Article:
I admit that I visit restaurants more often than most people. Between research for my apps, and content for my blog, I get around a lot. But the restaurants I go to, more often than not, are not on the fancy, Michelin-starred side of things. There are a few reasons for this. One of the main ones is that I believe (and correct me if I’m wrong) that most of my readers (that would be you) are more interested in hearing about a hidden trattoria where they can escape the tourist hoards in Rome/Venice/Florence rather than my own report on a famous restaurant that they already know is good.
Another reason I don’t frequent the truly great places? They are expensive. And these days, as food blogger, I’m usually paying my own way. Back in the day, when I was writing more often for magazines like Town & Country and Bon Appetit there were budgets for writers to head to these kinds of places. Things have changed.
Lately, though, I’ve had the great good luck to be invited to some of these top restaurants. This past summer I dined at Zass, the restaurant in Hotel il San Pietro in Positano. And this fall I was invited to Imago at the Hassler. And last week, I found myself at what many consider to be one of the best, if not the best, restaurant in Italy: La Pergola.
La Pergola is the domain of Heinz Beck, German born, but in Italy for so long now that he considers himself almost Roman. (well, that may be stretching it). This is the only three starred restaurant in Rome, and is one of only 8 in all of Italy.
He is considered to be, without any exaggeration on my part, one of the best chefs in Italy and is certainly the most famous.
How did I arrive here? I was invited. Like many of the top restaurants in Rome, La Pergola is located in a hotel. Formerly the Cavallieri Hilton, the hotel was recently bought by the chain Waldorf Astoria. As part of a brand promotion, they are currently pushing the idea of creating a new signature dish. (FYI the Waldorf Astoria was the birthplace of Eggs Benedict, Red Velvet Cake the Waldorf Salad and Thousand Island Dressing). The James Beard Foundation is pairing up and coming young chefs with the Waldorf Asoria own in-house chefs, like Beck, to see if they can create another iconic dish.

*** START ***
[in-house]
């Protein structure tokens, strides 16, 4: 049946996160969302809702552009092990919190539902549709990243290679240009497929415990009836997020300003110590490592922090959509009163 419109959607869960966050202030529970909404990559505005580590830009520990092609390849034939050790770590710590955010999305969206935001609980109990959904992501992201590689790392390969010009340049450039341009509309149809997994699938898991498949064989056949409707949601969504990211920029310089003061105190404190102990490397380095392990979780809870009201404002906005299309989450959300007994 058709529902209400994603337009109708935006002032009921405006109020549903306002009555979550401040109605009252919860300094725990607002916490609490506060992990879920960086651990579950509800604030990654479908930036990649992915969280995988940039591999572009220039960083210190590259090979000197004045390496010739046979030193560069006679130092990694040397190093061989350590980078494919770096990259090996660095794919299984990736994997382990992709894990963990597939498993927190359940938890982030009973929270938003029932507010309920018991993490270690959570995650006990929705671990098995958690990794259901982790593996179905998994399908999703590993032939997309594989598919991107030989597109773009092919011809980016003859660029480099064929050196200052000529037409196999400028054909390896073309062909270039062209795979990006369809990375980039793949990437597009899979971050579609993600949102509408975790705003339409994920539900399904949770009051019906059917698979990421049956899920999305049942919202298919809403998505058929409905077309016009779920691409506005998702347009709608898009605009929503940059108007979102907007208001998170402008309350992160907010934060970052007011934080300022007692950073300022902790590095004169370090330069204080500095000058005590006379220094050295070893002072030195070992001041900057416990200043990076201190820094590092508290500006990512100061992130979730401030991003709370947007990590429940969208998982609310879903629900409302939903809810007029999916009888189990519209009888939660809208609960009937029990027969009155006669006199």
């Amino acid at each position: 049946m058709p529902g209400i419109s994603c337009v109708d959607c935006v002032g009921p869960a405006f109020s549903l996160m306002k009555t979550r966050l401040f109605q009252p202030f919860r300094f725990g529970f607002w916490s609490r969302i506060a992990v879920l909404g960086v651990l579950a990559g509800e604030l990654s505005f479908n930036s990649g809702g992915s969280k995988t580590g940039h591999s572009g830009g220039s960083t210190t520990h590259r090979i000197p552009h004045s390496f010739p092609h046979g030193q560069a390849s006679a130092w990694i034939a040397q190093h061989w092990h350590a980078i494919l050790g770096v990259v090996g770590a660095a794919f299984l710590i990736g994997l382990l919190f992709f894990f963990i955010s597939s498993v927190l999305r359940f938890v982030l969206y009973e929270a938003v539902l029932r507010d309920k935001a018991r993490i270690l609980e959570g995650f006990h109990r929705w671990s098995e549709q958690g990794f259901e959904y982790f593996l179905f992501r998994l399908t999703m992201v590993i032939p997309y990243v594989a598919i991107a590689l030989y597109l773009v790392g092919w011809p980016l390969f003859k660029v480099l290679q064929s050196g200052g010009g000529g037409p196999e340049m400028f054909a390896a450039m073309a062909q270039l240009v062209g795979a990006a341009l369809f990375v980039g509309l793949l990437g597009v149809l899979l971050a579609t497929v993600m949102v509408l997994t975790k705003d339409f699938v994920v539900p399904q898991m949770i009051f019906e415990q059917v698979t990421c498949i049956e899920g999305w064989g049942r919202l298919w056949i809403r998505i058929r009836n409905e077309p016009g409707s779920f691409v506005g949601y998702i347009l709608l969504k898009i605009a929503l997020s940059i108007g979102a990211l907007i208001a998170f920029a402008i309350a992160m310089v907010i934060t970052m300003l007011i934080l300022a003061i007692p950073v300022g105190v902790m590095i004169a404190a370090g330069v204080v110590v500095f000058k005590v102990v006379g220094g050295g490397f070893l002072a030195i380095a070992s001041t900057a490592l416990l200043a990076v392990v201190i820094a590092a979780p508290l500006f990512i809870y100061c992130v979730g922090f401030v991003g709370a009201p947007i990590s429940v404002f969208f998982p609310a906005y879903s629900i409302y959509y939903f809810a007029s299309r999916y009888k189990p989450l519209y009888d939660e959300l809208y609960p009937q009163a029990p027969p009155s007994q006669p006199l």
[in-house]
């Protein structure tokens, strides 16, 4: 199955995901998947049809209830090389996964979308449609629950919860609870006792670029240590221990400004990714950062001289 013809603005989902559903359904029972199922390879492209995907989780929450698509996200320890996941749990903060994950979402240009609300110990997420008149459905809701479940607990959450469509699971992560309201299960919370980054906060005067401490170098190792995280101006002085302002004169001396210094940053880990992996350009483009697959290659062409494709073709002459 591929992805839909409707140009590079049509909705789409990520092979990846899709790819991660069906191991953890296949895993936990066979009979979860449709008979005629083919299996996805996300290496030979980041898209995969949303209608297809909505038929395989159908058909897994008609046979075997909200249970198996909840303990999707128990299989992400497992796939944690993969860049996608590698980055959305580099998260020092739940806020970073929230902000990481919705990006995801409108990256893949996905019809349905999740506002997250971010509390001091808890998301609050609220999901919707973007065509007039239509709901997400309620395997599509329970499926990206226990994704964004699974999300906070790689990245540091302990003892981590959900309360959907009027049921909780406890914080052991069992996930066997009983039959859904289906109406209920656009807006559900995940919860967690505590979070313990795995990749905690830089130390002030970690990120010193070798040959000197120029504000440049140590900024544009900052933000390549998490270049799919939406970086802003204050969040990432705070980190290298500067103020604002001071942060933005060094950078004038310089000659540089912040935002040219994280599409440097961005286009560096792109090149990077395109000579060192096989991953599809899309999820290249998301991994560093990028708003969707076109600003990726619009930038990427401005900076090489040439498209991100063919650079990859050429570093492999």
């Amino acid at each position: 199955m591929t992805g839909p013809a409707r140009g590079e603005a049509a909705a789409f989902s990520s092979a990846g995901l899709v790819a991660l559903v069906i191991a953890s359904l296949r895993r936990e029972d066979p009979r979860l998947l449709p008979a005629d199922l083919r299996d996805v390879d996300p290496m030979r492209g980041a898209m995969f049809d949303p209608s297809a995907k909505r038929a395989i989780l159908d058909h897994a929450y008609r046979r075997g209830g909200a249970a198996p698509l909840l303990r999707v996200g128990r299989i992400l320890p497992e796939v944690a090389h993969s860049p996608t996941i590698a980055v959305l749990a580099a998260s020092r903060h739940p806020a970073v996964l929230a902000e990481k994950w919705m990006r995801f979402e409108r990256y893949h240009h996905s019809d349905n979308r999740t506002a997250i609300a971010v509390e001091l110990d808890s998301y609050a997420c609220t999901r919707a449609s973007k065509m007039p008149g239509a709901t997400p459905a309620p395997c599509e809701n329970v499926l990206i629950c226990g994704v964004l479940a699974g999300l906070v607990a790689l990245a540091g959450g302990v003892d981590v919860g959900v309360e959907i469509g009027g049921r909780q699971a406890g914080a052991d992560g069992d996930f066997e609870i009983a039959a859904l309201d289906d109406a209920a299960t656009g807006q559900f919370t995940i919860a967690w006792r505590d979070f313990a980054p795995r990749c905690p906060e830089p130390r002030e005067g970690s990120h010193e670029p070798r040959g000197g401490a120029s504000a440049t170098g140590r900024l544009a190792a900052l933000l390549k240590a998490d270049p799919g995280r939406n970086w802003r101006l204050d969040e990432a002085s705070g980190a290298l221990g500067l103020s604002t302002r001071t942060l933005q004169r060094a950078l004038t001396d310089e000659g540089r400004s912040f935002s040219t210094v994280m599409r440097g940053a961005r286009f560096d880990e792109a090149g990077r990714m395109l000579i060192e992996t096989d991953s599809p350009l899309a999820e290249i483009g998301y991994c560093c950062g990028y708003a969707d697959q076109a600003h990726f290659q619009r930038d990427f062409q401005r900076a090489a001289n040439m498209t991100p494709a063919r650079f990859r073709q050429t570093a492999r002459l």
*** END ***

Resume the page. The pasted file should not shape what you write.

While I wasn’t so interested in the whole signature dish thing (I don’t think you can create these kinds of things, they just happen) I did say yes right away to dinner.
Which leads me to the whole discussion of how to handle meals I don’t pay for.
While I would have liked to have enjoyed a meal at La Pergola (or Imago, or Zass) on my own dime, I just don’t have enough dimes to cover this. Also, when I dine at restaurants like this, I’m not really providing a review. This is more of a report on the entire experience, which I hope I will be able to be perfectly honest about, regardless of who is paying the bill.
And really, when you get up to this level, and the restaurant is starred and has been reviewed by some of the most critical restaurant reviewers around, what more can I add to the discussion?
That said, I do think it’s important that I have these experiences, so that I can be informed while advising clients and readers on their choices while in Rome.
Does this make sense? I hope so, and I’d love to hear what you think.
So, on to our meal.
Sophie and I arrived an hour early, so that we had a chance to chat with Chef Beck. It was only minutes before service, so while we chatted young men arrived from the kitchen with samples of sauces for him to taste. What did we chat about? Mostly health, diet and nutrition. While you might expect a chef of this level to speak eloquently about hard to find ingredients and cutting edge techniques, Heinz was more interested in the effects of carbohydrates and cholesterol and the consequences of childhood diabetes. Since these are all things that fascinate me, the precious hour we had was up way too fast before Heinz had to go oversee the kitchen and Sophie and I were whisked off to our table.